As HIMSS13 approaches, we continue our pre-show guest blog series from health IT industry experts. Below is a guest contribution from Andy Rocklin, Solution Partner, Health Sciences at EMC, on patient-facing IT engagement models. Watch for more pre-HIMSS posts this week as we get closer to the show.
If you have read any of my blogs, or my most recent Seducing Porcupines you know that I spend a significant amount of time analyzing how technology can influence the largest cost driver in healthcare: patient behaviors. This year’s HIMSS conference shines a spotlight on the many motives, methods and stakeholders offering related solutions.
An occupational hazard of consultants is to simplify the world to a level we can understand. For me, the explosion in patient-facing IT solutions boils down this equation:
To start let's unpack the factors on the left side of the equation.
Multiple interested constituents are affecting the transformation of healthcare. Consumers are being forced to become more accountable for their care, but they are not yet fully empowered to effect positive change in results. Employers and CMS, who are the ultimate Healthcare financiers in the U.S., are now positioned to use information technology to exert even more influence on insured individuals and Healthcare Payers. Providers are being asked to assume more risk in the burgeoning pay for performance model and they are feeling pressure to use technology to predict and manage their risks. Healthcare Payers, having all but exhausted their traditional levers for reducing costs, are exploring how to incent and engage members in managing their care.
New technologies platforms are multiplicative factors in this transformation. Patients need extended care teams and payers to communicate, collaborate, and plan—often across organizational and historical boundaries. For example robust mHealth and Care Coordination tools like those provided by Intel, enable Healthcare Provider teams to build a technology platform for engaging patients and managing care. These tools also support the growth of patient facing mobile applications which are on the leading edge of care transformation.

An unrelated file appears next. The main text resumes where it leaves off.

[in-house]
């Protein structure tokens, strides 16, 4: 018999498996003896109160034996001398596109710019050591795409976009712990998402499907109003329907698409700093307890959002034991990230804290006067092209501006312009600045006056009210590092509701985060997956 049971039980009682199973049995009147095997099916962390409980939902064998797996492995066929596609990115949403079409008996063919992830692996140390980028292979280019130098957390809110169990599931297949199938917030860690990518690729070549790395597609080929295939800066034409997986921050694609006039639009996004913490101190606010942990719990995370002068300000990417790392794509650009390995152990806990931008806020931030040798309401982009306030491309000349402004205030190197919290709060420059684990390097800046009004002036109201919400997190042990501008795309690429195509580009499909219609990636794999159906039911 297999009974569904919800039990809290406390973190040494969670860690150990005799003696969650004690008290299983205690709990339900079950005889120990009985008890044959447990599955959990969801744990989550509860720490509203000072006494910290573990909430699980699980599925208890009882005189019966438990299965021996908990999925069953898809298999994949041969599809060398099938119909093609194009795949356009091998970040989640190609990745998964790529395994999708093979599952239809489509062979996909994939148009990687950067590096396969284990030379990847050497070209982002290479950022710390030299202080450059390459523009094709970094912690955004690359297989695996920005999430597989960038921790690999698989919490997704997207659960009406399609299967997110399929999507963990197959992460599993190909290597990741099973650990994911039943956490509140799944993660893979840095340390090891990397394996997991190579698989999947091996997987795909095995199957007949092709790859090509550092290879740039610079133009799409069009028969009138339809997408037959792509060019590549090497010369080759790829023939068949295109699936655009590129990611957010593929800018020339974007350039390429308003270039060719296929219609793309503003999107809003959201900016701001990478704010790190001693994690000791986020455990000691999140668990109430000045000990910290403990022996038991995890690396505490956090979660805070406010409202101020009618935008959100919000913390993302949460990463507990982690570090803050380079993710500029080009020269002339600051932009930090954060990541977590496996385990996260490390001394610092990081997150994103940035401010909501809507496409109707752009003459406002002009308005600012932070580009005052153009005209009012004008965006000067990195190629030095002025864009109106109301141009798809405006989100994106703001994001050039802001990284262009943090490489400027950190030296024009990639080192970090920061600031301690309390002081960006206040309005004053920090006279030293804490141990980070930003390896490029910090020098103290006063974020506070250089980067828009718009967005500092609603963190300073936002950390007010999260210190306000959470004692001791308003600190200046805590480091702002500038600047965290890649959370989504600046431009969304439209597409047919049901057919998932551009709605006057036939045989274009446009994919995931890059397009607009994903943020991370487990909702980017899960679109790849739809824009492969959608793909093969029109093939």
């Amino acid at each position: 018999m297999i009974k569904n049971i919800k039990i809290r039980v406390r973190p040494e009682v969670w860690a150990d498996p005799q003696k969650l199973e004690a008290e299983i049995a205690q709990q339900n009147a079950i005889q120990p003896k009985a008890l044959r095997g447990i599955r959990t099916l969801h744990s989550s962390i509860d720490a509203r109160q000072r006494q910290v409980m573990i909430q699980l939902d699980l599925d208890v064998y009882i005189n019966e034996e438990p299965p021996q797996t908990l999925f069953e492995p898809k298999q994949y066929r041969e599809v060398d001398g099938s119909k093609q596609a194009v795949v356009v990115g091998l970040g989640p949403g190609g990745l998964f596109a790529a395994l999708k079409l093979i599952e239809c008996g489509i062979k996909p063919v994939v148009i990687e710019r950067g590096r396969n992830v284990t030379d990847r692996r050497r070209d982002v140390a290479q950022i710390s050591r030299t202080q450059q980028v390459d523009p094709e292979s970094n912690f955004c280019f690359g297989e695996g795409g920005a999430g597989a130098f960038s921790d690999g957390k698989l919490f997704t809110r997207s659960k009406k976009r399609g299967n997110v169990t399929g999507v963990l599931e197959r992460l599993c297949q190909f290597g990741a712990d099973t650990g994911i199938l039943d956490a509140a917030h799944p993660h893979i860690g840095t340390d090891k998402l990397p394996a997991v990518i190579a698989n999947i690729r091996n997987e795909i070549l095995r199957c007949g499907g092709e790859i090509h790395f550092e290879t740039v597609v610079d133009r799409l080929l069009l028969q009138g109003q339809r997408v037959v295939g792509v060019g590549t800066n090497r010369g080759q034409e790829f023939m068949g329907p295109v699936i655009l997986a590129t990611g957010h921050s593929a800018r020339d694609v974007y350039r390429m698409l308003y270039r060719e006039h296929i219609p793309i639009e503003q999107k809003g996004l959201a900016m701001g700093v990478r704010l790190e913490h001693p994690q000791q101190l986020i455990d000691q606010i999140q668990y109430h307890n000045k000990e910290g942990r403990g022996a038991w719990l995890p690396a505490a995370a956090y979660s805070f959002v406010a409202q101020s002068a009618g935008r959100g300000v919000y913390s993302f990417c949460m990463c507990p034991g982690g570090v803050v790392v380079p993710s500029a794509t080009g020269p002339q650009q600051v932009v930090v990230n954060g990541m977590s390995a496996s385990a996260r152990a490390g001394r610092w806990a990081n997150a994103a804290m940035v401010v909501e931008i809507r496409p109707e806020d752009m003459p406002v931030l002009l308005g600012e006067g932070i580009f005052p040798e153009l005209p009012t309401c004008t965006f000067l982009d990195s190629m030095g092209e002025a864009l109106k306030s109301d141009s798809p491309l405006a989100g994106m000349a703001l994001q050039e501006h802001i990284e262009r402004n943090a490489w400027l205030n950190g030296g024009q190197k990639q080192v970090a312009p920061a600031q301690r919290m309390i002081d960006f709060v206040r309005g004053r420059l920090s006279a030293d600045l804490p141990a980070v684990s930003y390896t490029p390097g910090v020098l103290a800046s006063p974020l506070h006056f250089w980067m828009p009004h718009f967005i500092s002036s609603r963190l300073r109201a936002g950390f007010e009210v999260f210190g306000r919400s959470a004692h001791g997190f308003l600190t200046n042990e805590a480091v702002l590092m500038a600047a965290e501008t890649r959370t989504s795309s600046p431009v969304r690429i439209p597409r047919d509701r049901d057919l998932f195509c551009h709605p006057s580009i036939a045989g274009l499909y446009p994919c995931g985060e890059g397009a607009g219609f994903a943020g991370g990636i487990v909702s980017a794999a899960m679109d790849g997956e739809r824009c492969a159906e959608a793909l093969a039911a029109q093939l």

Though technology platforms are multipliers, aggregating, accessing and analyzing rapidly growing pools of Big Data will exponentially grow value that Healthcare Providers and Payers can deliver. Using technologies and services from EMC, healthcare providers and payers can create better customized care guidelines through refined benchmarking against more precise patient cohorts. Providers will be able to analyze their big data to do an immediate evaluation of health status changes and to build patient engagement models tied to psychographic profiles.
So what’s the verdict who will be most effective helping moving the consumer behavior dial with robust technology platforms and big data analytics? Well, to be honest, the jury is still out. We’ve seen that changing patient behavior is hard to do as human nature will resist change, even for the good. (Anyone else with abandoned New Year’s resolutions already?) A look around HIMSS will show efforts and tools that many providers, payers and employers will test in efforts to change behavior and outcomes. Some will succeed. I believe the ingredients to meaningful change are in the equation above and I believe that Intel and EMC have technologies and services to help our customers perfect the recipe.
What do you think?